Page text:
Myths and Misconceptions – The Truth About Wicca and Paganism
Wicca, and paganism on the whole, is flooded with misconceptions and false myths. Some of it was born of fear, some of misunderstanding, and some of blatant ignorance. Today, Luna’s Grimoire strives to educate people about Wicca and paganism, and hopefully, we can help break some of those barriers and create a more welcoming reputation for the misunderstood belief systems.
We wrote this article so that you can share with your friends and loved ones in the hopes that they can better understand the path you walk, and provide some answers to the most asked questions.
Is Wicca a cult?
No, not any more than any other religion. While it’s still quite new, Wicca is a legally recognised religion, founded in the 1950’s by Gerald Gardner. Like any other religion, there are some ritualised practices, and many of them are based on ancient practices, so they can seem a little… odd. Wicca, like paganism and witchcraft, is a spiritual practice like any other religious practice, and with that comes the few who radicalise and become obsessed (we all know that one person who’s trying to save everyone’s soul); they are not the many, who are mainly solitary practitioners that are normal people like you and me.
Wicca, witchcraft, paganism? What’s the difference?
So, paganism is like an umbrella term for everything that is pre-Christian or non-Christian. Hinduism is a form of paganism, as is Wicca. Now here is where it can get confusing: not all witches are Wiccans, and not all Pagans are witches or even Wiccan. Wicca is a small subset of paganism, and witchcraft, or the Craft, is also under the pagan umbrella. You can be a solitary witch who is not Wiccan, but does follow the pagan wheel of the year and practices some of the teachings of paganism, without actually practicing any Wicca specifically. The best way to end the confusion is to think of it all as witchcraft, because it is the Craft of the witch 🙂
Do pagans and witches believe in God?
In short, yes, but we’re all mostly polytheistic, which means we believe in the many manifestations of god, or the Divine, or the Universe, or Source or whatever new word people use to describe the supernatural power that exists omnipotently in the background while we scurry around worried about annoying them. You will find that many witches have a book of pantheons, or a collection of deities they follow depending on the time of the year or what they are actively focused on manifesting in their lives.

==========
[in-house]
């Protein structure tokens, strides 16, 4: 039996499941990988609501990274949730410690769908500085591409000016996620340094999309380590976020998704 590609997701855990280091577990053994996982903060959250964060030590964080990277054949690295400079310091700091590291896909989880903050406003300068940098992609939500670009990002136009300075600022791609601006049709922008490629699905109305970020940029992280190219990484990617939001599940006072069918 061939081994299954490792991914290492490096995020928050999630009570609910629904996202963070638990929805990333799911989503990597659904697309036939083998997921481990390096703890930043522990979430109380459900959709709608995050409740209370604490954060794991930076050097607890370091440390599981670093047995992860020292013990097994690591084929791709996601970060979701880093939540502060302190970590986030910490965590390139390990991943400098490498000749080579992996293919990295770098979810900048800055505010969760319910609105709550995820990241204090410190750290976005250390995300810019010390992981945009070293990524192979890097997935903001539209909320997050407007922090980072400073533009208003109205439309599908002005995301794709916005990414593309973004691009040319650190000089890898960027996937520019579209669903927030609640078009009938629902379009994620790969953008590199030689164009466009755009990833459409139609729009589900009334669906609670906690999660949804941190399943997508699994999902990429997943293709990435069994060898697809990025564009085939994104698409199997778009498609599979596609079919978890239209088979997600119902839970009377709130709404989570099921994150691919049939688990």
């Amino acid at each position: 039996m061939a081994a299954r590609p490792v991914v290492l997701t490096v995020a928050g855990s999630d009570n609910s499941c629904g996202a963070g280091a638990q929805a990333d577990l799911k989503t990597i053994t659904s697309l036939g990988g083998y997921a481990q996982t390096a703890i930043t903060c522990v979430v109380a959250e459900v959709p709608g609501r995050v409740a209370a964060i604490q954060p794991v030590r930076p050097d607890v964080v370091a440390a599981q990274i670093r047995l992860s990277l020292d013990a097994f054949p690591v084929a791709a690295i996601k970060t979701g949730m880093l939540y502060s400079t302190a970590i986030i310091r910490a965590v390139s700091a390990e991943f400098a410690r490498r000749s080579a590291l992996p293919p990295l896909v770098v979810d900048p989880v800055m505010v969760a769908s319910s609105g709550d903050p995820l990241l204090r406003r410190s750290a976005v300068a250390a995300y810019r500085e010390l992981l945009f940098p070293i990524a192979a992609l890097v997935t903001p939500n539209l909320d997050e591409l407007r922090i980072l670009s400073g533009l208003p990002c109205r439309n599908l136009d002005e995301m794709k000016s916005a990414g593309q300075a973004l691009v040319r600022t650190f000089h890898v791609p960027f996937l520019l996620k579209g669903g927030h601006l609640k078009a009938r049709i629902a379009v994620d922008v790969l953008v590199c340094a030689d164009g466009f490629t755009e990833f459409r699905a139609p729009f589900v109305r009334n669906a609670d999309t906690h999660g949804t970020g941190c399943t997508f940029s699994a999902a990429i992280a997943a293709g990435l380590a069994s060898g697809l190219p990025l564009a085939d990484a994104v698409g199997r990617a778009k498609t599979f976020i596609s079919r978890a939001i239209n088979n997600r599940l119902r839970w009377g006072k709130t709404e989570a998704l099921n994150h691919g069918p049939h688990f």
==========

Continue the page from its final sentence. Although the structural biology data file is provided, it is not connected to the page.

Are witches devil worshippers?
Well, no. The devil, aka Satan, doesn’t exist in our realm as he’s a Christian construct.
But what about going to Hell?
Well, like Satan, hell is a christian construct and doesn’t exist for us. It’s quite liberating as we don’t feel like a deity is responsible for us; we just focus on doing good in the here and now, and try our best to live our best lives and help as many people along the way as possible.
Why do witches use the Satanic symbol?
The pentacle is the five pointed star, which classically represents the elements of fire, water, air, earth and spirit. As to why or how that became a satanic symbol, that’s a conversation for another day.
Do you guys actually have sex orgies?
No. We’re all quite liberated when it comes to sexuality but sexual acts aren’t exactly a part of regular ritual. Many groups practice sky clad (naked) in nature (yes, around a bonfire in a forest), but this is not sexual at all. Now, there are groups who do include polygamy in ritual, but that’s not the norm and should not be viewed as such.
What about spells?
Spellwork is a fundamental part of practice in paganism, Wicca and witchcraft. It’s not like the magick you’ve seen in Harry Potter; we believe in magick in nature. Everyone’s approach to spellwork is different; some pray to the gods, some focus on intent and manifestation. Most will tell you it includes health, prosperity, confidence and a bunch of boring everyday things… not really as fun as levitation and defence against the dark arts…
Why do people become pagans?
As with most religions, many newcomers are here because they aren’t happy with what they have seen previously and they are on a journey to find something that resonates with their heart, head and soul. Most tend to stick around because they find that it’s aligned with most of what they already believe.